Bart B.
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Some foriegn milatary rifles' bolt faces are way, way out of square. They were never intended to use reloaded ammo.

So, after a round's been fired in one, its case head is way out of square. After sizing thay round any way and it's indexed 180 degrees out from where it was when first fired the high points of the bolt face and case head are against each other. That causes the bolt to bind when closing.

Check your case heads on those that bind and see if there's a bright streak around the case head. If there is, your bolt face may be the culprit.
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Old December 19, 2012, 12:18 PM   #5
Smokey Joe
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Other factors...

Poline--In what are you firing these .308 loads? That'd have a major bearing on the need to FL resize. Neck-sizing-only is usually confined to cases which are used only in a bolt gun--Other types of actions have enough flex that, as you are finding out, the case is elongated and needs FL resizing.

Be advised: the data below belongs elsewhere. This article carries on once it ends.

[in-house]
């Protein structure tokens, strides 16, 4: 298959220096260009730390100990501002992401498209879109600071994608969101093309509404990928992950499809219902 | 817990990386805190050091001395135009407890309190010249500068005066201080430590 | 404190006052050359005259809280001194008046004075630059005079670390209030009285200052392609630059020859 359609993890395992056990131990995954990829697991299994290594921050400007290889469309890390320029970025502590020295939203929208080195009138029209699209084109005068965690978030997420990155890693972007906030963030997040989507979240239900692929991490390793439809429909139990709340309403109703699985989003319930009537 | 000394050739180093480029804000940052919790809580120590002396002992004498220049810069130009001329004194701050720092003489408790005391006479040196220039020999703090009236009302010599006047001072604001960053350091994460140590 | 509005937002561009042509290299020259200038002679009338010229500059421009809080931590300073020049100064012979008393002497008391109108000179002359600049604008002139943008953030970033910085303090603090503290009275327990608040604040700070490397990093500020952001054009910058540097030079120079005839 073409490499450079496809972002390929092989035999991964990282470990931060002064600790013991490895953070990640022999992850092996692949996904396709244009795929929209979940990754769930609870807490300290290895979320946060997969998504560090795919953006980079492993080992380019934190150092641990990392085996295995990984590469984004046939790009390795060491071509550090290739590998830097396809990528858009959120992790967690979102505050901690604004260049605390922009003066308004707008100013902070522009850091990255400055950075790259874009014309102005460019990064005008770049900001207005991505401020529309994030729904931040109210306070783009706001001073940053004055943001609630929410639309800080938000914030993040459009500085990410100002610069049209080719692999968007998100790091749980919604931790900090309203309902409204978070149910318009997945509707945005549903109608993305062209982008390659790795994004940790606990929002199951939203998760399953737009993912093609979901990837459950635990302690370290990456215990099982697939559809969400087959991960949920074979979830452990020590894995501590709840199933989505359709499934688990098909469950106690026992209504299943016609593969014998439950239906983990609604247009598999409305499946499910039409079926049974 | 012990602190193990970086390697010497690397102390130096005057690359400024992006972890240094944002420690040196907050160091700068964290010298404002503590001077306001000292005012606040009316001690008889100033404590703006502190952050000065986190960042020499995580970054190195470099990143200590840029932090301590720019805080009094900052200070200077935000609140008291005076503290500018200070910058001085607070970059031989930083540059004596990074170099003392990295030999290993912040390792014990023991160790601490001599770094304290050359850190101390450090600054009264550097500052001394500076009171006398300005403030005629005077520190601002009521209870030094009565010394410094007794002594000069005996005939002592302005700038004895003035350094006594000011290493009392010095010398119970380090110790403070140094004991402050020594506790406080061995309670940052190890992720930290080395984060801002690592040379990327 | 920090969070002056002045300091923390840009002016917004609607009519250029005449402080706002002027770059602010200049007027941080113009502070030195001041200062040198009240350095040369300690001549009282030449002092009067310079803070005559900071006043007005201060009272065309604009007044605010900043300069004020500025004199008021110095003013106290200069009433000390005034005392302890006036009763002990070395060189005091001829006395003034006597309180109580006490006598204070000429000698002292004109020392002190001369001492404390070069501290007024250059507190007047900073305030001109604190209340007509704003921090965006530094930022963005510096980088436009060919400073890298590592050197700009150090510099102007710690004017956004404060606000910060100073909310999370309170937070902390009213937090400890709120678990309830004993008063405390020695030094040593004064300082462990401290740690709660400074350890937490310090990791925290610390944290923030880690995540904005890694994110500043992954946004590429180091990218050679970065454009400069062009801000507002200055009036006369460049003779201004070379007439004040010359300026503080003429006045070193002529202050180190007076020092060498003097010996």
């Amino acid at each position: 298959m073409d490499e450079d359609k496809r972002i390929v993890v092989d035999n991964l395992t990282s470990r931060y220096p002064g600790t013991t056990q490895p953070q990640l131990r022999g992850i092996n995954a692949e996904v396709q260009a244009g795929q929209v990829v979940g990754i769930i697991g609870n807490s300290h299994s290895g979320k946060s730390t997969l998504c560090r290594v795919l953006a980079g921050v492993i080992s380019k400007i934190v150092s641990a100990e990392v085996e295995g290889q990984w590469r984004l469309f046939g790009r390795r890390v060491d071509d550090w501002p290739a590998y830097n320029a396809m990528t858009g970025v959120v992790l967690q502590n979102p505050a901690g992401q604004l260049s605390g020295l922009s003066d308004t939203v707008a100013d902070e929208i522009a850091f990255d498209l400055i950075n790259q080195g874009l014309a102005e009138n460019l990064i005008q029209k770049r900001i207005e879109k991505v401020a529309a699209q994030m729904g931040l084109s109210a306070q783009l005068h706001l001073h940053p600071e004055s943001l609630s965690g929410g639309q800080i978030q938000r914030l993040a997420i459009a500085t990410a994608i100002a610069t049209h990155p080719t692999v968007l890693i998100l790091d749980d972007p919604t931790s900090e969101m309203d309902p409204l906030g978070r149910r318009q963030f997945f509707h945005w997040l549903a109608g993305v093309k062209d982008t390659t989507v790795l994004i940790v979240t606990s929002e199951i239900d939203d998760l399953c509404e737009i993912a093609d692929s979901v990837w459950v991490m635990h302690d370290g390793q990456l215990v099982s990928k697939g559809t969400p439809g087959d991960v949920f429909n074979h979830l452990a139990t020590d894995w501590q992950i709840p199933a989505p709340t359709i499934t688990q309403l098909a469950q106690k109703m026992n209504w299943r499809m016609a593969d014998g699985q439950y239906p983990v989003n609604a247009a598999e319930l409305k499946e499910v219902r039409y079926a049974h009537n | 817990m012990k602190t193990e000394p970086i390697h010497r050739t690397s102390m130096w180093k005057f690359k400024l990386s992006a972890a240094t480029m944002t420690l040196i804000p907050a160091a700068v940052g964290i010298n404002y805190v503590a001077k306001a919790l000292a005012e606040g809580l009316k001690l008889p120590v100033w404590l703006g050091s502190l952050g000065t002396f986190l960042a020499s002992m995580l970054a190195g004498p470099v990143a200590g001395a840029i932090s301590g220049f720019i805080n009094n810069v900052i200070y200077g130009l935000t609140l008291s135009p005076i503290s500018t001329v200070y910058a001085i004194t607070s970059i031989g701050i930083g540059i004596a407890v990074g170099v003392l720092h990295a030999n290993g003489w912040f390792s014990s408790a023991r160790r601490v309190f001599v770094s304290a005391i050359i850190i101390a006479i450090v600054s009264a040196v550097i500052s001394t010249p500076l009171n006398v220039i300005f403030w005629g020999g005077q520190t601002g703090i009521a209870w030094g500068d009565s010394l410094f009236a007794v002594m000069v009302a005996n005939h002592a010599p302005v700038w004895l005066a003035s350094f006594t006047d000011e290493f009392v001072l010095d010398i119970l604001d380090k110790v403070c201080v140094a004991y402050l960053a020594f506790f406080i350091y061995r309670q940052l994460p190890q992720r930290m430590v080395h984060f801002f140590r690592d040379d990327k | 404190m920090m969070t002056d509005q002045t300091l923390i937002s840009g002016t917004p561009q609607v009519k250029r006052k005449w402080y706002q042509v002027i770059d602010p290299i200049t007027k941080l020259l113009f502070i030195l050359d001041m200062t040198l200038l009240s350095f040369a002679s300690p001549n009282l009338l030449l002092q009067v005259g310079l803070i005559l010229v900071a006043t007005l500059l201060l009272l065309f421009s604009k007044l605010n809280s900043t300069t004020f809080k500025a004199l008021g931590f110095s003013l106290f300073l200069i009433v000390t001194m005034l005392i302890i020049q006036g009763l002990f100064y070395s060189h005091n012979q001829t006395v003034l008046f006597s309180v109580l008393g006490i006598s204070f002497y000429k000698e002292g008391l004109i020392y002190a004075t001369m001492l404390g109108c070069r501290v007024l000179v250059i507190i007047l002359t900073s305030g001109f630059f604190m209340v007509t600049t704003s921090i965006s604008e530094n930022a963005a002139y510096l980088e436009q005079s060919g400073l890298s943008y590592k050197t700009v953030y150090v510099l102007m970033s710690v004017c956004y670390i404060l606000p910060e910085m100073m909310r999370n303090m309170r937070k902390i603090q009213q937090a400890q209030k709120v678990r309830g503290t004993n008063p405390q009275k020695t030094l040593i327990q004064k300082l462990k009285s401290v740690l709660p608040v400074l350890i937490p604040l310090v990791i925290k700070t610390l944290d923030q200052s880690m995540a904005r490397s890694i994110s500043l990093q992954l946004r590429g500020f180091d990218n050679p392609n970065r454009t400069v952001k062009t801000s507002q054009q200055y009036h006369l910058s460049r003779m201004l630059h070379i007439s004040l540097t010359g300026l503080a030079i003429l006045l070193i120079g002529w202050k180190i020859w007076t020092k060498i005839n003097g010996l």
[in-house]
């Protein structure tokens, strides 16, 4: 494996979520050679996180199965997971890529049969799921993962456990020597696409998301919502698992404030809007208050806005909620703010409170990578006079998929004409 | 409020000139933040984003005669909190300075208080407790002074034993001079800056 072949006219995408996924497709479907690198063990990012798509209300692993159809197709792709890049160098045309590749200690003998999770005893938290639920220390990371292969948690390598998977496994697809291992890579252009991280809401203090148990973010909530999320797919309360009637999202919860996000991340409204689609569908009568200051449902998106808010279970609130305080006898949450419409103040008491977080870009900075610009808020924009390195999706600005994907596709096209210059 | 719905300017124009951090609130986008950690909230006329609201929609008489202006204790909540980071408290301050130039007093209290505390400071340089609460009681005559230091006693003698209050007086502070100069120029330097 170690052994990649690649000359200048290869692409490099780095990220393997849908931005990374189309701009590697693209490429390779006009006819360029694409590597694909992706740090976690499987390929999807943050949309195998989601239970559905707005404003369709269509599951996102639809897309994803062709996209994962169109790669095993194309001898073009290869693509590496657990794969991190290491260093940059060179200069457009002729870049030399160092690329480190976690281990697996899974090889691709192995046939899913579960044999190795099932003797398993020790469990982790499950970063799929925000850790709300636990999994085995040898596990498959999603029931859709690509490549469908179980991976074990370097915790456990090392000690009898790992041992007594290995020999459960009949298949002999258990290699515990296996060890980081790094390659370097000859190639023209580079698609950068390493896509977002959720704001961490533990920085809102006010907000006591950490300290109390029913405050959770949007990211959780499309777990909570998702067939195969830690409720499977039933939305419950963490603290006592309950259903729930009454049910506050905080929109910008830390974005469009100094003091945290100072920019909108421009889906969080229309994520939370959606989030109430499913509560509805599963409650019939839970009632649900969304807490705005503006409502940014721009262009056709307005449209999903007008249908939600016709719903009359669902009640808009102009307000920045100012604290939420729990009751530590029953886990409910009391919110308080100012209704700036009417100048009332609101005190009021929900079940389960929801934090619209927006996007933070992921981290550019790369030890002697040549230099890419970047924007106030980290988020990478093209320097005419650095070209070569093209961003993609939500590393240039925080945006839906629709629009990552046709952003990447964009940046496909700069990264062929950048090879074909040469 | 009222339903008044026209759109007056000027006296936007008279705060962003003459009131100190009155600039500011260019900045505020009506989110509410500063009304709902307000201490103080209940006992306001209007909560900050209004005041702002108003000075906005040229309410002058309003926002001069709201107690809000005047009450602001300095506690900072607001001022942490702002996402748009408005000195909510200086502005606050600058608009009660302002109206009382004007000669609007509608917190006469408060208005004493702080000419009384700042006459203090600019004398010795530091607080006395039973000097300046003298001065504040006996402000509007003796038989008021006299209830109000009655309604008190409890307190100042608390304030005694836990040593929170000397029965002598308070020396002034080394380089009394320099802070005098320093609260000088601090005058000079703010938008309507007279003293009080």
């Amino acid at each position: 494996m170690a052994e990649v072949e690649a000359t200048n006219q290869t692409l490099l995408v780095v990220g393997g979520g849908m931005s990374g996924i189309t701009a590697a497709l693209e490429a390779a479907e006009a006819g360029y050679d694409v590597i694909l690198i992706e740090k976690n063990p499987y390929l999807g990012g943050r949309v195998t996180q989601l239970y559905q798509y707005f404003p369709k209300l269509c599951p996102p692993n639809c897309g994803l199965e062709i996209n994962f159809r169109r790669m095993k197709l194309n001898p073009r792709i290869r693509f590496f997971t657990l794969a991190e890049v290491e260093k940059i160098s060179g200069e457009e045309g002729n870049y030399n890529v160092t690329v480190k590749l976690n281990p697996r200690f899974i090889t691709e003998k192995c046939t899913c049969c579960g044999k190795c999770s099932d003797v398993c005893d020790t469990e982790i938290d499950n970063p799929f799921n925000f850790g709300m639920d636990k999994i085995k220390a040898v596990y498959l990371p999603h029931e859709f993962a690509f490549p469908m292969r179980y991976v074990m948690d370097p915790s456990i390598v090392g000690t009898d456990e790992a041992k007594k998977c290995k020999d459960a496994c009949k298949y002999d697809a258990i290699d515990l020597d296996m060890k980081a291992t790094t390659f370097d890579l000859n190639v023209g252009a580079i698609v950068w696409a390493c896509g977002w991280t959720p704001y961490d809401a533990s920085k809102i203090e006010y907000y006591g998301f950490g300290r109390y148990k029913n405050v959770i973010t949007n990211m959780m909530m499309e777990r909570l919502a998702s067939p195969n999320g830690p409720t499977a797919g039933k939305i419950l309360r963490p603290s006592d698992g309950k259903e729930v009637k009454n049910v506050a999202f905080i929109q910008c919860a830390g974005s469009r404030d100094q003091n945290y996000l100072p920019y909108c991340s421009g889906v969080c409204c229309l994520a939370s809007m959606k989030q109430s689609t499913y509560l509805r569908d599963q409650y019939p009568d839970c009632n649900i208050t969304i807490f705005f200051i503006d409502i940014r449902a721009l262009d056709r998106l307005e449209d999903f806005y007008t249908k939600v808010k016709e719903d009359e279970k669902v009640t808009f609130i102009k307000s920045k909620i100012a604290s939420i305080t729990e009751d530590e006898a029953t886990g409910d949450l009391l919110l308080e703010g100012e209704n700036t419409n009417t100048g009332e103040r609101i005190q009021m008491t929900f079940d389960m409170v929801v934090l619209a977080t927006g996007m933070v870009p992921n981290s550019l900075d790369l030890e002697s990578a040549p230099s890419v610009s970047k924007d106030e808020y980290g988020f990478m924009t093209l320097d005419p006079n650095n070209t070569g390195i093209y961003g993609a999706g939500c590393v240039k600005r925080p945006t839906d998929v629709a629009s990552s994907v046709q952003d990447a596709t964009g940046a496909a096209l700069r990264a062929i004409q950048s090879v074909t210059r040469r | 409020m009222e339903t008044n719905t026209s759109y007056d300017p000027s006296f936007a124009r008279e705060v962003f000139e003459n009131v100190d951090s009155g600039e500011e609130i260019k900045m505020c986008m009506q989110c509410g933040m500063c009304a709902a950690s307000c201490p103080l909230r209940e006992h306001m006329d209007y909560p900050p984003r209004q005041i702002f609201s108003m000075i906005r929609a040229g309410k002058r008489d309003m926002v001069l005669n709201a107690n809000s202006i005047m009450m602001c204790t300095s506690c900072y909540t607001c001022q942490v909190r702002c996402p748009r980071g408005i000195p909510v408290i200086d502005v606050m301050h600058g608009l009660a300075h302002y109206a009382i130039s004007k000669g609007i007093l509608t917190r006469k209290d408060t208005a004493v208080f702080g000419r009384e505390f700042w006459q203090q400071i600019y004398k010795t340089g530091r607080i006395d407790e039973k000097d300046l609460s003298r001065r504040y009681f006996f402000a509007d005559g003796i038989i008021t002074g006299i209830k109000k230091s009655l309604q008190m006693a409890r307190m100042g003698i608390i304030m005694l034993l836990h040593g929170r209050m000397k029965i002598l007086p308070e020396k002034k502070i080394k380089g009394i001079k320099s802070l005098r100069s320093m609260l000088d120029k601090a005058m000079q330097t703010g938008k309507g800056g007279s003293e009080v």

The other factor, as has been pointed out, is how heavy are your loads? A very high-pressure load (but I'm going to assume, within published loadbook limits!) will also cause cases to stretch, even in a bolt action. I'm finding this to be true with my .300 WSM bolt gun: The cases need FL resizing after 3 neck-size-only resize/reload cycles.

Bart B. has another possible cause: the boltface being out of square with the chamber.

So: Give us more details, and we will give you more theories!

ETA: I should have said, that I use and like the Lee Collet neck-sizing die; have it in most of the cartridges for which I load bolt guns.